Clothing Shortage Climbs When Stores Fail To Use Clothing Security Tags
Do you run or own a clothing store or sell clothing as part of your product line? When you complete your inventories, do you have shortage for which you can’t account? You may not be familiar with all the clever ways thieves are stealing from you. There are obvious methods of clothing theft such as wearing items out of the store or hiding them in purses and not paying. But there are other methods you may not be as familiar with when it comes to shortage and theft. Shortage may be the result of employee’s passing merchandise to friends, failing to ring it through the register. It may be theft by the employees themselves. It can be unintentional shortage as a result of not carefully looking at a shopping cart for stray items before the customer leaves the store. The merchandise is overlooked and once the customer is out the door, they may or may not realize the merchandise was not scanned at the register and so they simply take it with them. However it may happen, when merchandise is not paid for, it becomes shortage. Many small business owners do not feel clothing security tags are necessary for their stores. I would like to suggest that even small business owners can benefit by using Checkpoint tags on the products they sell.
How do I know that using Checkpoint tags on clothing make a difference for a store? According to the 2015 Global Retail Theft Barometer shrinkage rates for apparel specialist retailers (in North America) that spent 0.15 percentage points less on loss prevention strategies from 2014 to 2015 saw an increase of 1.68 percentage points in year on year shrinkage rates. Clothing security tags make up a significant part of apparel protection, in addition to other strategies. Checkpoint tags are the hard tags that are pinned to clothing and will activate electronic article surveillance (EAS) antennas at the store entrance or exit when someone attempts to leave the store with merchandise that is still tagged. The tags are reusable so they don’t have to be ordered over and over again. They are also large enough that they provide a visual deterrent to would-be thieves.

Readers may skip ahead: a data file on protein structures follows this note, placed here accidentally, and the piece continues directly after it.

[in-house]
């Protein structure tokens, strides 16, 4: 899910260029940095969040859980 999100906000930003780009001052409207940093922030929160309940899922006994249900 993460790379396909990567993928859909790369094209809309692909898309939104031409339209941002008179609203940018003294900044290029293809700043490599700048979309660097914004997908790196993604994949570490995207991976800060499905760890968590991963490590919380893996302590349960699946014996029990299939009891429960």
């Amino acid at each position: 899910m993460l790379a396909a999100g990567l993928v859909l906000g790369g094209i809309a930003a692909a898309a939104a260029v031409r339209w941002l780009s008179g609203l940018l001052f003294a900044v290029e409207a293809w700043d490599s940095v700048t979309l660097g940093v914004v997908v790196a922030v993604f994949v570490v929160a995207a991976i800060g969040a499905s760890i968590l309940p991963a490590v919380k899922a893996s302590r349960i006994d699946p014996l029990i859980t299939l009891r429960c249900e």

By using Checkpoint tags, even if a piece of clothing is put on under another garment, such as a swim suit worn under street clothes or a shirt being worn under a customer’s coat, the clothing security tag will still activate the store EAS antennas. Other methods I have seen shoplifters use to steal clothes are hiding them in a baby stroller, under the baby, under the baby blanket and I have even seen baby strollers brought in with only a doll and blanket. I have dealt with shoplifters who have taken items out of large boxes and stuffed them with hundreds of dollars of clothing. t makes no difference if the items are concealed, if protected with Checkpoint tags, the alarm will sound and alert store staff that something is going through the antenna that is activating the alarm. If an employee is attempting to leave with unpaid merchandise that has security tags on them, they too will trigger the alarm. Having the tags on clothing is often enough to discourage employees from even attempting to steal from their employer. In a situation where a customer forgets merchandise left in a buggy, or it may have fallen on the bottom of a shopping cart, the EAS alarm will still sound when the clothing is about to leave the store. A responding employee can verify it has not been paid for and either, return the item to the sales floor or the customer can choose to purchase the garment.
Don’t allow your store shrinkage rate to climb because you think you can do without protection. Remember that shortage has been shown to increase in stores that have cut back on clothing security expenditures. Reduce your shortage and increase profits with clothing security tags.
For more information on Checkpoint Tags, contact us or call 1.770.426.0547